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The Independent Voice of
Central West Queensland since 1923
Central West Queensland


27 March, 2020

Racing Rules Change by the Day

THE DAY-TO-DAY changes to racing as we know it in Australia continue to roll out of the racing industry as Queensland underwent sweeping changes with the announcement last Thursday that ‘zone racing’ would be introduced.

By Richard (Nugget) Turnbull

Race day like no other
Race day like no other

The Central Highlands will now be known as District Five Central West in an effort to further quarantine the industry from the current COVID-19 pandemic.

Queensland will be divided into five key thoroughbred regions incorporating eight zones restricted to 15 venues (racetracks).

The Central West Zone racing will be staged at Emerald, with the possibility of a second venue being added to the zone to relieve the pressure on the Pioneer Park turf track.

District Five will be restricted to trainers in the Central West and the Central Highlands, with only horses trained in the designated zones permitted to race in zones five, and such is the case for the trainers.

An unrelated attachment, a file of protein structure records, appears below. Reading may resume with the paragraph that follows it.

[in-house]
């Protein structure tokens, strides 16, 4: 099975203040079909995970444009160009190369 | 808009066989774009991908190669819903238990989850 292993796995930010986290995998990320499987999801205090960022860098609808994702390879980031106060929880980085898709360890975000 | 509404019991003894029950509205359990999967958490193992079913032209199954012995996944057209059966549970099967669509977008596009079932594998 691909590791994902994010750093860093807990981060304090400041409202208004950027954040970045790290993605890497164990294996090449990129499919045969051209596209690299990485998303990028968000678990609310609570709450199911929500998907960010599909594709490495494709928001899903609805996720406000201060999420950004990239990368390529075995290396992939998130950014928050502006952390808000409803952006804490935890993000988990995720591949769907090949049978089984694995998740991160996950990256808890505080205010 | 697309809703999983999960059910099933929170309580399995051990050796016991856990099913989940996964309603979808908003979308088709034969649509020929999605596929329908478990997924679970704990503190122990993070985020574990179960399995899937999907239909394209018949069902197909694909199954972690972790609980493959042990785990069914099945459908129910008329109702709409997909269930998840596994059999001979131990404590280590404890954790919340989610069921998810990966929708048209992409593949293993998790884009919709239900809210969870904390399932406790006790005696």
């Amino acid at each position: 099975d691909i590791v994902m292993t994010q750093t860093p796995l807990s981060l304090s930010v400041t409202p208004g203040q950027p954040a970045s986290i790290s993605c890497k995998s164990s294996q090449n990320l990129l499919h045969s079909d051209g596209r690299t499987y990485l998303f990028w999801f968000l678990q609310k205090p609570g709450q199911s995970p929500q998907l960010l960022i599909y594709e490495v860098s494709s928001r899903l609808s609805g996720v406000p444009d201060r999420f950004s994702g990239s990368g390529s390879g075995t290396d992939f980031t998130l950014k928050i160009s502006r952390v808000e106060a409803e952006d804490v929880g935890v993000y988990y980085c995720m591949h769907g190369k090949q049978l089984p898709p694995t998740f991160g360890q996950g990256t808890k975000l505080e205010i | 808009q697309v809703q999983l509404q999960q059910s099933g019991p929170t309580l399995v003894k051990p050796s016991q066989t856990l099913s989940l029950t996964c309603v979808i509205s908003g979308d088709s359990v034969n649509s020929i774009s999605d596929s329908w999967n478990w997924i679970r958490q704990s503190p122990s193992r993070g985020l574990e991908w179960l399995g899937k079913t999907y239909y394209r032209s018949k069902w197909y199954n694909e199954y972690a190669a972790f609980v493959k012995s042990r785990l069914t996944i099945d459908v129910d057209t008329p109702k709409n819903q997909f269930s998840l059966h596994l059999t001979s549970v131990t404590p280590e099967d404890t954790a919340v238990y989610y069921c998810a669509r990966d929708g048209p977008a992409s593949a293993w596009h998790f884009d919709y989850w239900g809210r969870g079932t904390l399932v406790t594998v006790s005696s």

Jockeys will be permitted to ride in District Five and also District Six. Mackay and Rockhampton jockeys must pledge their allegiances to their respective zones, and are only permitted to ride in their chosen zones.

Owners and racing fans will have the opportunity to have a bet in isolation on Easter Saturday in Emerald. 

All racing at Pioneer Park is being run as TAB meetings during the Covid-19 crisis, and will be televised on Sky Channel. Participants will receive a prize money increase from the standard $7,450 to $10,000.

The Pioneer Park meeting will carry  $78,000 in prize money, to be distributed to Central West and Central Highlands trainers.

Racing Queensland’s Brendan Parnell said everything was being done to protect the livelihood of the 40,000 Queenslanders who participate across the state.

“By introducing the regional racing model, we are able to further support the Queensland Government’s direction to stay local, reduce non-essential travel and to limit spread the insidious virus.

At Tuesday’s Mackay TAB meeting, leading Central Highlands jockey, Elyce Smith, combined with her Rockhampton-based brother, Thomas, to take-out the rich $31,500 QTIS Maiden with Ask Me Tomorrow ($2.20); it is raced by Colin Bell, a member of the Central Highlands Bell Racing dynasty.

Tom Smith only has to live-up to half of his name sake, the great Tommy (TJ) Smith to be a success.

Elyce and Tom Smith are the next generation of racing in central Queensland, and Tom would arguably be the youngest licenced trainer in Australia.

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